Phosphorus Pollution of Lake Champlain Presentation prepared for the municipal offices of: Plattsburg, NY and Burlington, VT Video narration by Shana Ritch, Lead Environmental Engineer of BGP (Being Green Pays)
The Phosphorus Cycle Lake Champlain has been subjected to many years of pollution; below describes how phosphorus cycles through our environment. The resolutions discussed in this presentation redirect the phosphorus cycle at fertilization and water filtration.
Results of Phosphorus Pollution When algae blooms have appeared, pollution has become violent. Algae absorbs oxygen and sunlight (vital abiotic surroundings) for survival. Consequently, the blanket of algae prevents the rest of the aquatic ecosystem from thriving. Lake Champlain is home to several farms and excessive amounts of fertilizer is utilized to maintain these farms and manage demand. Unfortunately, it has lead to toxic runoff that provides nutrients for naturally occurring algae. The levels of phosphorus provide an 'all-you-can-eat' buffet for these algae, resulting in algae blooms. The ultimate decomposition of the algae creates a toxic environment for other organisms, including land dwelling animals. Not to mention this type of toxicity develops an unpleasant aroma, a natural deterrent to local and traveling visitors. This ends in lost capital due to under-utilized resources. Phosphorus pollution is a vicious cycle that diminishes a healthy, profitable economy. Algae Bloom Decreased Oxygen and Sunlight Environmental Toxicity
Contributing Factors 1. Point Source - Waste water treatment and industrial discharges make up 20% of the excess phosphorus deposited into lakes 2. Non-point Source- Runoff from roads, agriculture land, septic systems, and lawns equals 80% of the phosphorus pollution 3. CAFO - Concentrated animal feeding operations have a significant impact on phosphorus pollution based on dietary practices and waste runoff ** Additional information may be reviewed by selecting underlined words, otherwise please click mouse to continue the presentation Runoff reaches rivers, streams, and finally the ocean. Some is recycled through seabirds who prey on ocean fish and deposited on land as guano (bird feces). Most is deposited on the sea floor where it is lost for millions of years.
Working Solutions There are already organizations in place working to minimize and possibly resolve many of the pollution problems facing Lake Champlain as represented by the two following links. Lake Champlain Land Trust Lake Champlain Basin Program These two organizations are actively following the principles listed to restore the health of a decaying ecosystem and ultimately revitalize a local economy that supports national product demands. Public education and awareness Continued CAFO regulations as found here Monitor, regulate and improve waste-water facilities Practice Best Management Practices as suggested here ** Additional information may be reviewed by selecting underlined words, otherwise please click mouse to continue the presentation Sadly, all of these practices still fail to fully repair the extensive damage to Lake Champlain. They require time and resources that state governments have difficulty acquiring. There are other potentialities that may support the financial burdens of these concepts and could even provide new innovative jobs.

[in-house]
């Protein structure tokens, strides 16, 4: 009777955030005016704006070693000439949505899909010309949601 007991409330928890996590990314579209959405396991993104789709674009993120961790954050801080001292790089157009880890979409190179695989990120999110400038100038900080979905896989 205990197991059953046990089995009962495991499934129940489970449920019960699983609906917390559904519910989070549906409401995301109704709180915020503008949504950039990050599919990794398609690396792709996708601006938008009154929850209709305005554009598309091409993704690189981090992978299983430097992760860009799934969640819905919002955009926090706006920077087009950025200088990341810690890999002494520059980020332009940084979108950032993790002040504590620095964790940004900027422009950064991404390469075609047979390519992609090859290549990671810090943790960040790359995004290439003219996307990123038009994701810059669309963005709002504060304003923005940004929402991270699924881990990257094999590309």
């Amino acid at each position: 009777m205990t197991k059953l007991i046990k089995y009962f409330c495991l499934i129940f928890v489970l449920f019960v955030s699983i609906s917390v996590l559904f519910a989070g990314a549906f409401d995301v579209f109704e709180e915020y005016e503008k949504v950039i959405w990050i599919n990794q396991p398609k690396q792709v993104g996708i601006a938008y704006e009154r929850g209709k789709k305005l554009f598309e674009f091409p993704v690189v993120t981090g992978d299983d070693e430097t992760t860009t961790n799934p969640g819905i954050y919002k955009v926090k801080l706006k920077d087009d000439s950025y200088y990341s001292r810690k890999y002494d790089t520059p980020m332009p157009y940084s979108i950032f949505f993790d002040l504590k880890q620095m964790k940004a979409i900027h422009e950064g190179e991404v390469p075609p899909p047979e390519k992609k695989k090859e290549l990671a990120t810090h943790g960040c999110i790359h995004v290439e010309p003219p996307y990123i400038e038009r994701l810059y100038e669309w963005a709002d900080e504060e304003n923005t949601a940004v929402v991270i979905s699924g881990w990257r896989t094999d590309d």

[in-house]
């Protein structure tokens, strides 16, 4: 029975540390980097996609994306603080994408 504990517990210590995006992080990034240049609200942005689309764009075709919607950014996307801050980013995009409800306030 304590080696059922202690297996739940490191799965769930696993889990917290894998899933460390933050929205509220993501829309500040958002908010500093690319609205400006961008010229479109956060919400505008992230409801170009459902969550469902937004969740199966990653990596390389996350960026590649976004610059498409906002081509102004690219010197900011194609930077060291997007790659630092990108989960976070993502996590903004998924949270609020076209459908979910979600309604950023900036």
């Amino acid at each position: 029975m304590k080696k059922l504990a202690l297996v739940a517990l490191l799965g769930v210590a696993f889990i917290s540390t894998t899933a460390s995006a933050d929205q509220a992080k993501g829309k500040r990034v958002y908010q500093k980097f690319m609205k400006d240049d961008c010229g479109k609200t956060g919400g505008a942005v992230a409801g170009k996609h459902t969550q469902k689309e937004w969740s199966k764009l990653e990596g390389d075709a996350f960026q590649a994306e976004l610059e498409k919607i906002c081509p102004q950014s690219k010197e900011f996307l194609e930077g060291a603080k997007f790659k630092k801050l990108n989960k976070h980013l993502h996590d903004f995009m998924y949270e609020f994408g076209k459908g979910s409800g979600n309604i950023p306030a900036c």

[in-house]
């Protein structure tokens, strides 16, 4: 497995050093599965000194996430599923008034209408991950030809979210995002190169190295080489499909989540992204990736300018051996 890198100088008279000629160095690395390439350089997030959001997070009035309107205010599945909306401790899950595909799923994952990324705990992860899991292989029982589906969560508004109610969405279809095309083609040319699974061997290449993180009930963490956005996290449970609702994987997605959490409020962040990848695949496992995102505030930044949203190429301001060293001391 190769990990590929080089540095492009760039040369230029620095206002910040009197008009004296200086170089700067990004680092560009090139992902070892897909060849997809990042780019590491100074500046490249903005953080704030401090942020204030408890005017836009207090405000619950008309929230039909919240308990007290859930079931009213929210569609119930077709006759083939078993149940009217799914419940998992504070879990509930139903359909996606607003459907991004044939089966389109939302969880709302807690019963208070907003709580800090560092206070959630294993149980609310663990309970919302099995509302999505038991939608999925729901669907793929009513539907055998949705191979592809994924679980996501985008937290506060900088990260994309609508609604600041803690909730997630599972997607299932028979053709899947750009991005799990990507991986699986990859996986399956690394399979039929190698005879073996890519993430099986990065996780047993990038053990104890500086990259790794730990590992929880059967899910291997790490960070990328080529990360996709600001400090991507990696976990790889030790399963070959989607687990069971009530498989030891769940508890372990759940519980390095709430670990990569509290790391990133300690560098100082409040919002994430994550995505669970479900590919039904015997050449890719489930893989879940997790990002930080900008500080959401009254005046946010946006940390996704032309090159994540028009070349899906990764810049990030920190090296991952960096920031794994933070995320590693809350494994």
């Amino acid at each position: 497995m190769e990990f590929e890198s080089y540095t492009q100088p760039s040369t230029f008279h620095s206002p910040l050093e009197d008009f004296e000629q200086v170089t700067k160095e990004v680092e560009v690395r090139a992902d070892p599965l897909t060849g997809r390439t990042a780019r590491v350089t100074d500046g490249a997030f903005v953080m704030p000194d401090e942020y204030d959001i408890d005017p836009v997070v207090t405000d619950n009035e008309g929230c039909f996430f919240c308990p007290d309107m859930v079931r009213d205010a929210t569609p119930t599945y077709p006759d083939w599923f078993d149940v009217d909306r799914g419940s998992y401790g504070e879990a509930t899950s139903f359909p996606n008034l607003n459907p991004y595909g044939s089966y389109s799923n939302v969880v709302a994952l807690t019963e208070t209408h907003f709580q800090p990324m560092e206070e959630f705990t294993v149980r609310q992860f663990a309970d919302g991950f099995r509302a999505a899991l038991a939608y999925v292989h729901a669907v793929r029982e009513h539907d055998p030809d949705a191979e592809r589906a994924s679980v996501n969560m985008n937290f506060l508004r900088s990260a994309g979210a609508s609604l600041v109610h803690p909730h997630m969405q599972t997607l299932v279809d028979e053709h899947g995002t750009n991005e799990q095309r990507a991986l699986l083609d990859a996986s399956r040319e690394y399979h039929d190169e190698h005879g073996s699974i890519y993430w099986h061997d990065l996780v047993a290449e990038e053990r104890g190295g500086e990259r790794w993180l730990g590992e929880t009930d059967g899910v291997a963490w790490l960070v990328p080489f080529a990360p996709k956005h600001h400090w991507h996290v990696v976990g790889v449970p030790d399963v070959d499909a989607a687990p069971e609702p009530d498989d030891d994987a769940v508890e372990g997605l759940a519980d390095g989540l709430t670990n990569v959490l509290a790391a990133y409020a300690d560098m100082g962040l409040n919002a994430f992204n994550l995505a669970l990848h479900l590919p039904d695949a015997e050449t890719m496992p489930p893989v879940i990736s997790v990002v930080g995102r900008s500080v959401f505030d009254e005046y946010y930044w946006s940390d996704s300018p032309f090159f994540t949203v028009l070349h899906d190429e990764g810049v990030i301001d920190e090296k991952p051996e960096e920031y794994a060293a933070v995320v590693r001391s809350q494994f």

Proposed Solutions Containment of manure in bins will not only prevent excess phosphorus runoff, but can later be used as compost and then fertilizer. This will decrease the amount of phosphorus needed from mines and prevent loss of phosphorus on the ocean floor. As you may have seen under the links in Contributing Factors and Working Solutions corn is a major component in feed for CAFO's. This unnatural diet for animals is an inexpensive way to maximize growth; it also increases marbling (considered high quality by the USDA). Corn requires an abundance of phosphorus to mature, a contributing factor of pollution in animal waste. Movement towards healthy, natural farm feed Strict enforcement on manure containment and clean up Mussel farms Mussels consume algae, plankton, bacteria, and are essential filters for most bodies of water, including fresh. If farmed and reintroduced into Lake Champlain, in time they will reduce the algae population, balance the ecosystem, and provide another source for food and income for local water people.
Financial Opportunities GREEN LOTTERY BLACKGOLD Purchasing tickets can be made on line Governmental subsidy awarded to a new start-up or restructuring of an existing business for CAFO manure collection Lottery will run for a 2 year trial basis Public Winnings will remain modest ($1-$5000) Local county business start-up grants for new fertilizer conversion company Proceeds will fund public awards and provide funding for grants for local small business growth dedicated to a healthy Lake Champlain Return on grants by sale of methane to natural gas company, division of state municipalities
Final Summary Hopefully this presentation has painted a clear picture of the current phosphorus cycle, as well as articulate how it should be. Lake Champlain is a focal point for the phosphorus pollution problem, although the issue is global. Not only do we overharvest phosphorus mines but we mass produce corn, a phosphorus greedy plant. As a culture we have chosen to maximize the potential uses of corn from fuel to wrapping paper and thus, changed our ecosystem. We at BGP project that significant results may arrive as early as 2015, if we act now; and as much as 65% of the ecosystem could recover by 2030, in the Lake Champlain area. The resolutions offered in this presentation could very well be a model for other locations with similar concerns. Thank you for your time, Shana Ritch Lead Environmental Engineer